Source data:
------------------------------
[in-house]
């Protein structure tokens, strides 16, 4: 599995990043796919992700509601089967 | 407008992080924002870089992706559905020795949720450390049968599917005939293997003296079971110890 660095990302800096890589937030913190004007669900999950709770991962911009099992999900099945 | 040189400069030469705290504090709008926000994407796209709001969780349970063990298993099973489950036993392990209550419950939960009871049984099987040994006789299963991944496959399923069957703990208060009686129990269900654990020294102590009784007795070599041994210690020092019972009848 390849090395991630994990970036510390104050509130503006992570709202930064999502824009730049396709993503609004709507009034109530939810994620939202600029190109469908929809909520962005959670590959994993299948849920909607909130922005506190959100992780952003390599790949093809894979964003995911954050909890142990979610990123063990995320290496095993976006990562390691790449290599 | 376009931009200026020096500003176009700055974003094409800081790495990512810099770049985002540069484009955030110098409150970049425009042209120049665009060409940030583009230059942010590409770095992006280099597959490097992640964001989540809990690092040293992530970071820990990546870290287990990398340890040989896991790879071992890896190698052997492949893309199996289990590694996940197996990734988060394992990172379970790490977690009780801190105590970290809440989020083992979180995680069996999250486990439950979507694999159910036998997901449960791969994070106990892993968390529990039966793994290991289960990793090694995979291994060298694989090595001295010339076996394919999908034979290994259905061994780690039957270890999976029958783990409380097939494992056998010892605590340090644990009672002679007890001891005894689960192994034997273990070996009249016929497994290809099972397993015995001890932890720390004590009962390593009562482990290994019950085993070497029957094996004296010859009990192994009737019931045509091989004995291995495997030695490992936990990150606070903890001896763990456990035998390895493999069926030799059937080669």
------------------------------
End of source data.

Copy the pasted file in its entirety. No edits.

[in-house]
């Protein structure tokens, strides 16, 4: 599995990043796919992700509601089967 | 407008992080924002870089992706559905020795949720450390049968599917005939293997003296079971110890 660095990302800096890589937030913190004007669900999950709770991962911009099992999900099945 | 040189400069030469705290504090709008926000994407796209709001969780349970063990298993099973489950036993392990209550419950939960009871049984099987040994006789299963991944496959399923069957703990208060009686129990269900654990020294102590009784007795070599041994210690020092019972009848 390849090395991630994990970036510390104050509130503006992570709202930064999502824009730049396709993503609004709507009034109530939810994620939202600029190109469908929809909520962005959670590959994993299948849920909607909130922005506190959100992780952003390599790949093809894979964003995911954050909890142990979610990123063990995320290496095993976006990562390691790449290599 | 376009931009200026020096500003176009700055974003094409800081790495990512810099770049985002540069484009955030110098409150970049425009042209120049665009060409940030583009230059942010590409770095992006280099597959490097992640964001989540809990690092040293992530970071820990990546870290287990990398340890040989896991790879071992890896190698052997492949893309199996289990590694996940197996990734988060394992990172379970790490977690009780801190105590970290809440989020083992979180995680069996999250486990439950979507694999159910036998997901449960791969994070106990892993968390529990039966793994290991289960990793090694995979291994060298694989090595001295010339076996394919999908034979290994259905061994780690039957270890999976029958783990409380097939494992056998010892605590340090644990009672002679007890001891005894689960192994034997273990070996009249016929497994290809099972397993015995001890932890720390004590009962390593009562482990290994019950085993070497029957094996004296010859009990192994009737019931045509091989004995291995495997030695490992936990990150606070903890001896763990456990035998390895493999069926030799059937080669």